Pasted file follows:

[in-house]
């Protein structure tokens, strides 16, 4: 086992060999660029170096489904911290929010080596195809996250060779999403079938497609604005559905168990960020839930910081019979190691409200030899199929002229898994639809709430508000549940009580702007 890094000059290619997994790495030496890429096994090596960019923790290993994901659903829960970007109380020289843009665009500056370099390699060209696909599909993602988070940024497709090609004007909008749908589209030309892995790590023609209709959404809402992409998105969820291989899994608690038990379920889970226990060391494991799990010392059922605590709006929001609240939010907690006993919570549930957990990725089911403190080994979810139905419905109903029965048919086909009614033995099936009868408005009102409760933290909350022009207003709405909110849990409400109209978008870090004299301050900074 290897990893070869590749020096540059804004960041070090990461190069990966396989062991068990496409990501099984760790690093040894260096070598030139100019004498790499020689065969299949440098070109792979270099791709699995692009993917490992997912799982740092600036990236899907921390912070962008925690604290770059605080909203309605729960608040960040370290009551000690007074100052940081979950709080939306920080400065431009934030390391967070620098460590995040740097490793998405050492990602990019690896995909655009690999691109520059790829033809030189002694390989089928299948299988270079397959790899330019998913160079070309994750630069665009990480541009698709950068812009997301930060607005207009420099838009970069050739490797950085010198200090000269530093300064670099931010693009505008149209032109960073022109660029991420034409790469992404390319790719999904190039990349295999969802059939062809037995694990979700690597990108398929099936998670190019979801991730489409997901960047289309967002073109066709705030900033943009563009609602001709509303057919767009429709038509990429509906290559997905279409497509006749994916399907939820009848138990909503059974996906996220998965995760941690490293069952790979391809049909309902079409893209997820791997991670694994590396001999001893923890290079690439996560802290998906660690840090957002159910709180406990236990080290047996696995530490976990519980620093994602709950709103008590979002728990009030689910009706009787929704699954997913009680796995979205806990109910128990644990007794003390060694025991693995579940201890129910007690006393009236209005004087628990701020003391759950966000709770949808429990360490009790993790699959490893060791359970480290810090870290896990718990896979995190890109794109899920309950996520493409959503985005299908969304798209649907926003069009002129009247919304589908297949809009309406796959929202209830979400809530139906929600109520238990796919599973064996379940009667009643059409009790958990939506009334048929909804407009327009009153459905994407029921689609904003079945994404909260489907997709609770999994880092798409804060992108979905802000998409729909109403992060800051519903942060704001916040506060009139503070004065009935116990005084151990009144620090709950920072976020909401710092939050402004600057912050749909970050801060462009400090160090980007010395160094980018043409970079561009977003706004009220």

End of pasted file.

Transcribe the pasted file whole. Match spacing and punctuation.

[in-house]
């Protein structure tokens, strides 16, 4: 086992060999660029170096489904911290929010080596195809996250060779999403079938497609604005559905168990960020839930910081019979190691409200030899199929002229898994639809709430508000549940009580702007 890094000059290619997994790495030496890429096994090596960019923790290993994901659903829960970007109380020289843009665009500056370099390699060209696909599909993602988070940024497709090609004007909008749908589209030309892995790590023609209709959404809402992409998105969820291989899994608690038990379920889970226990060391494991799990010392059922605590709006929001609240939010907690006993919570549930957990990725089911403190080994979810139905419905109903029965048919086909009614033995099936009868408005009102409760933290909350022009207003709405909110849990409400109209978008870090004299301050900074 290897990893070869590749020096540059804004960041070090990461190069990966396989062991068990496409990501099984760790690093040894260096070598030139100019004498790499020689065969299949440098070109792979270099791709699995692009993917490992997912799982740092600036990236899907921390912070962008925690604290770059605080909203309605729960608040960040370290009551000690007074100052940081979950709080939306920080400065431009934030390391967070620098460590995040740097490793998405050492990602990019690896995909655009690999691109520059790829033809030189002694390989089928299948299988270079397959790899330019998913160079070309994750630069665009990480541009698709950068812009997301930060607005207009420099838009970069050739490797950085010198200090000269530093300064670099931010693009505008149209032109960073022109660029991420034409790469992404390319790719999904190039990349295999969802059939062809037995694990979700690597990108398929099936998670190019979801991730489409997901960047289309967002073109066709705030900033943009563009609602001709509303057919767009429709038509990429509906290559997905279409497509006749994916399907939820009848138990909503059974996906996220998965995760941690490293069952790979391809049909309902079409893209997820791997991670694994590396001999001893923890290079690439996560802290998906660690840090957002159910709180406990236990080290047996696995530490976990519980620093994602709950709103008590979002728990009030689910009706009787929704699954997913009680796995979205806990109910128990644990007794003390060694025991693995579940201890129910007690006393009236209005004087628990701020003391759950966000709770949808429990360490009790993790699959490893060791359970480290810090870290896990718990896979995190890109794109899920309950996520493409959503985005299908969304798209649907926003069009002129009247919304589908297949809009309406796959929202209830979400809530139906929600109520238990796919599973064996379940009667009643059409009790958990939506009334048929909804407009327009009153459905994407029921689609904003079945994404909260489907997709609770999994880092798409804060992108979905802000998409729909109403992060800051519903942060704001916040506060009139503070004065009935116990005084151990009144620090709950920072976020909401710092939050402004600057912050749909970050801060462009400090160090980007010395160094980018043409970079561009977003706004009220």